The influent to an industrial wastewater treatment system (IWTS) varies in flow and concentration of pollutants because the discharges from the manufacturing and utility processes are not constant. This variation affects the operation of the IWTS and could adversely affect the effluent quality from the plant. The objective of equalization is to minimize or control fluctuations in wastewater characteristics in order to provide optimum conditions for subsequent treatment processes. There are two common methods of flow equalization: in-line and side-line equalization as shown if Fig. 1.
Fig. 1 Methods of equalization (I.W.T, 1999)
In-line and side-line equalization systems are both effective ways to equalize flow volumes, but in-line equalization is more effective for leveling out the variations in influent concentration because the entire flow is blended with the entire contents of the holding tank. The size and type of equalization basin provided varies with the quantity of waste and the variability of the wastewater stream. The basin should be of a sufficient size to adequately absorb waste fluctuations caused by variations in plant-production scheduling and to dampen the concentrated batches periodically dumped or spilled to the sewer. The purpose of equalization for industrial treatment facilities are:
1. To provide adequate dampening of organic fluctuations in order to prevent shock loading of biological systems.
2. To provide adequate pH control or to minimize the chemical requirements necessary for neutralization.
3. To minimize flow surges to physical-chemical treatment systems and permit chemical feed rates compatible with feeding equipment.
4. To provide continuous feed to biological systems over periods when the manufacturing plant is not operating.
5. To provide capacity for controlled discharge of wastes to municipal systems in order to distribute waste loads more evenly.
6. To prevent high concentrations of toxic materials from entering the biological treatment plant.
Mixing is usually provided to ensure adequate equalization and to prevent settleable solids from depositing in the basin. In addition, the oxidation of reduced compounds present in the wastestream or the reduction of BOD by air stripping may be achieved through mixing and aeration. Methods that have been used for mixing include distribution of inlet flow and baffling, turbine mixing, diffused air aeration and mechanical aeration. The most common method is to provide submerged mixers or, in the case of a readily degradable wastewater such as a brewery, to use surface aerators employing a power level of approximately (0.003 to 0.004 KW/m3 ). Air requirements for diffused air aeration are approximately 3.74 m3 air / m waste (Eckenfelder, 1989). Equalization basin types are shown in Fig. 2.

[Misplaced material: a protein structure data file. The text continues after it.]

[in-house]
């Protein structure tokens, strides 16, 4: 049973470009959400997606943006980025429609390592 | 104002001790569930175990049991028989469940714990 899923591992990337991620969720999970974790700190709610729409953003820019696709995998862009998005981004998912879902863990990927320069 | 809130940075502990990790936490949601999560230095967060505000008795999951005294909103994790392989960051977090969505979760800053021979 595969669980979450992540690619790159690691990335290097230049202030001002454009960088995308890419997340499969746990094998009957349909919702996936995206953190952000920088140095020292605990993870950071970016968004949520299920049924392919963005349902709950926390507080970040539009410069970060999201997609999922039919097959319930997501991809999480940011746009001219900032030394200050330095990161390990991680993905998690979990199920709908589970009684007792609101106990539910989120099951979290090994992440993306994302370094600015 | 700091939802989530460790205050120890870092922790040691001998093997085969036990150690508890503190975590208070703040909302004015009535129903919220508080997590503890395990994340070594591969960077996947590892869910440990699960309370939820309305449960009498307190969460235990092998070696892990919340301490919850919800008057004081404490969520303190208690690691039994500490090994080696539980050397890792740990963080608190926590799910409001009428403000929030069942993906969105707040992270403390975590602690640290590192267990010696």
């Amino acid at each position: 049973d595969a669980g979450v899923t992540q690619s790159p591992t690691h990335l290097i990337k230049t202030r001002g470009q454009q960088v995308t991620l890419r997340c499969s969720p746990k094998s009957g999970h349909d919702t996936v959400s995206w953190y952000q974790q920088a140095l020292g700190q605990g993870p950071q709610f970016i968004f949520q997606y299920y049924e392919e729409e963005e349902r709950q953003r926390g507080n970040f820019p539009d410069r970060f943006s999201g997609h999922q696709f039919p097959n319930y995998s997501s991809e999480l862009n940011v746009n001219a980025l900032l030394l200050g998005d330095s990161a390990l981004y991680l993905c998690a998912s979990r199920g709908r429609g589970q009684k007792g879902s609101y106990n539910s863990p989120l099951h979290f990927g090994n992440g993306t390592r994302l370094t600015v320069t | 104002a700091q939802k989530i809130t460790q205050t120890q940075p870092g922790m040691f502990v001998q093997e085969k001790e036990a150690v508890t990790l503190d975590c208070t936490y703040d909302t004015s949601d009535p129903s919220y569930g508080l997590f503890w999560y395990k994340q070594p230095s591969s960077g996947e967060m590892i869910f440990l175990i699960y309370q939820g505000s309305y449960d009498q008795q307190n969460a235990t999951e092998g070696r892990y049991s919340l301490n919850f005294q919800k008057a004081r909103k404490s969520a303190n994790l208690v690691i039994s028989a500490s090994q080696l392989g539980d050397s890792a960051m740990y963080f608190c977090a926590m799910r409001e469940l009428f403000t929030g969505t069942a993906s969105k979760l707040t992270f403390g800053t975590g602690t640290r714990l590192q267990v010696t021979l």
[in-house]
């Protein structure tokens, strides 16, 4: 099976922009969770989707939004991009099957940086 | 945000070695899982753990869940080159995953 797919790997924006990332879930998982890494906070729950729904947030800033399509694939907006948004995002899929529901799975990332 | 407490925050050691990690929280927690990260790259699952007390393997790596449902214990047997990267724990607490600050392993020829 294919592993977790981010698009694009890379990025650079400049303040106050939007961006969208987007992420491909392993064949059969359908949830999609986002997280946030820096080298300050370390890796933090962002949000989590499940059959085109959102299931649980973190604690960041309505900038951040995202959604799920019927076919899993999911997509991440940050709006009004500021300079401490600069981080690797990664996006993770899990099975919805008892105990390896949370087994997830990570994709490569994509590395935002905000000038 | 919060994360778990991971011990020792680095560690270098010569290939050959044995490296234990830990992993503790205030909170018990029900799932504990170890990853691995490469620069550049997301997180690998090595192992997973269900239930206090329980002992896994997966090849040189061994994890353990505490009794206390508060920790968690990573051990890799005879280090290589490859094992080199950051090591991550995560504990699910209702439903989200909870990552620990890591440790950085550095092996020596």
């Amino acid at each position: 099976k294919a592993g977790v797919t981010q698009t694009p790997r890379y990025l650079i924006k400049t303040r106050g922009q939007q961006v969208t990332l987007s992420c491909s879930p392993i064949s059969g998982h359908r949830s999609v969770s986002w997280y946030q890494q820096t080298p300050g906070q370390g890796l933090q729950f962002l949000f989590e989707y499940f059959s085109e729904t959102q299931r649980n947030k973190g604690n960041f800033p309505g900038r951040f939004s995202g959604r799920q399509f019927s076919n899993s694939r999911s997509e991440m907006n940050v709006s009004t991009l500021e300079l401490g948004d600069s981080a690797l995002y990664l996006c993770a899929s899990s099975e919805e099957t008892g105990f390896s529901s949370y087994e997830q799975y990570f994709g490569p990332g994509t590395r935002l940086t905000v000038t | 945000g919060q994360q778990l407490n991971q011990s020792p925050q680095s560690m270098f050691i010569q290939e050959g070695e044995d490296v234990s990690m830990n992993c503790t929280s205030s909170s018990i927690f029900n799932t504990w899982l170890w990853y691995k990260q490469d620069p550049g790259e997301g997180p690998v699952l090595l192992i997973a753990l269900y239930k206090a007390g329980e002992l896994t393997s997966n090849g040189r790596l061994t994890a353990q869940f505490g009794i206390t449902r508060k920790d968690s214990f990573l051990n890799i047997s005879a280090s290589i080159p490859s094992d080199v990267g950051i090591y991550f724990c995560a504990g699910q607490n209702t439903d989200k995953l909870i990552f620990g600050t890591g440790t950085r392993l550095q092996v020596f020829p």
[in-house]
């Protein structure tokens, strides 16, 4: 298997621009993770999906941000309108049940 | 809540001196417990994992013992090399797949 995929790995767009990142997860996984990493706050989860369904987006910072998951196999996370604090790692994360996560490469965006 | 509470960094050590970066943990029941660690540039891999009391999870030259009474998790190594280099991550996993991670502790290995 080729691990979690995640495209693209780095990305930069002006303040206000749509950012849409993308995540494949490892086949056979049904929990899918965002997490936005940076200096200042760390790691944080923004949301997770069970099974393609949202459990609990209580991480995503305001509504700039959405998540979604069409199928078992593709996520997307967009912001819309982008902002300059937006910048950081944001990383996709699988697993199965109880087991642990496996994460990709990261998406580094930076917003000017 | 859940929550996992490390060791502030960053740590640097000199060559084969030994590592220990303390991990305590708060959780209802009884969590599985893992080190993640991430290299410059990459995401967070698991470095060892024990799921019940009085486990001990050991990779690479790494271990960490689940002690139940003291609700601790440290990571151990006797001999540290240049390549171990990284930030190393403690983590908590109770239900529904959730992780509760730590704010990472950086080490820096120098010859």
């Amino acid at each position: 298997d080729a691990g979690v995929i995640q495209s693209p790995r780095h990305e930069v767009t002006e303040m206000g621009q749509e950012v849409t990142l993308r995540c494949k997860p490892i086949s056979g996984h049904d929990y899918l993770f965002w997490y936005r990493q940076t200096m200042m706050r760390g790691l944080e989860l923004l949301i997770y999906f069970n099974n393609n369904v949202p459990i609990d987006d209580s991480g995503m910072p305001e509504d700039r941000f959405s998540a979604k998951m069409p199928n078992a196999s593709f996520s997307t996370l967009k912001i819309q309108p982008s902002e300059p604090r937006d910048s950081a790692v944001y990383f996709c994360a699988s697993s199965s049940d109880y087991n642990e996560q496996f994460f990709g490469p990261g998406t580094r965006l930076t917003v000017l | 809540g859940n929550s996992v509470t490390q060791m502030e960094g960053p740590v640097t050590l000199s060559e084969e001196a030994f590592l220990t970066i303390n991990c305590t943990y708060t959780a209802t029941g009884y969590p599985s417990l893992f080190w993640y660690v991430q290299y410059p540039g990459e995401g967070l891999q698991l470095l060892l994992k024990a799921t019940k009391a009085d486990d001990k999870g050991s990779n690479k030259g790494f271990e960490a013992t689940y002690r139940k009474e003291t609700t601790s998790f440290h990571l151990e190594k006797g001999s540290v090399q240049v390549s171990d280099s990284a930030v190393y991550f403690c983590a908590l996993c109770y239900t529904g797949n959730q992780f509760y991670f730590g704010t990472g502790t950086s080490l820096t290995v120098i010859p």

Fig. 2 Equalization basin types (Eckenfelder, 1989)
The equalization basin may be designed with a variable volume to provide, a constant effluent flow or with a constant volume and an effluent flow which varies with the influent. The variable-volume basin is particularly applicable to the chemical treatment of wastes having a low daily volume. This type of basin may also be used for discharge of wastes to municipal sewers. It may be desirable to program the effluent pumping rate to discharge the maximum quantity of waste during periods of normally low flow to the municipal treatment facility.
Equalization basins may be designed to equalize flow, concentration, or both. For flow equalization, the cumulative flow is plotted versus time over the equalization period (that is, 24 h). The maximum volume with respect to the constant discharge line is the equalization volume required.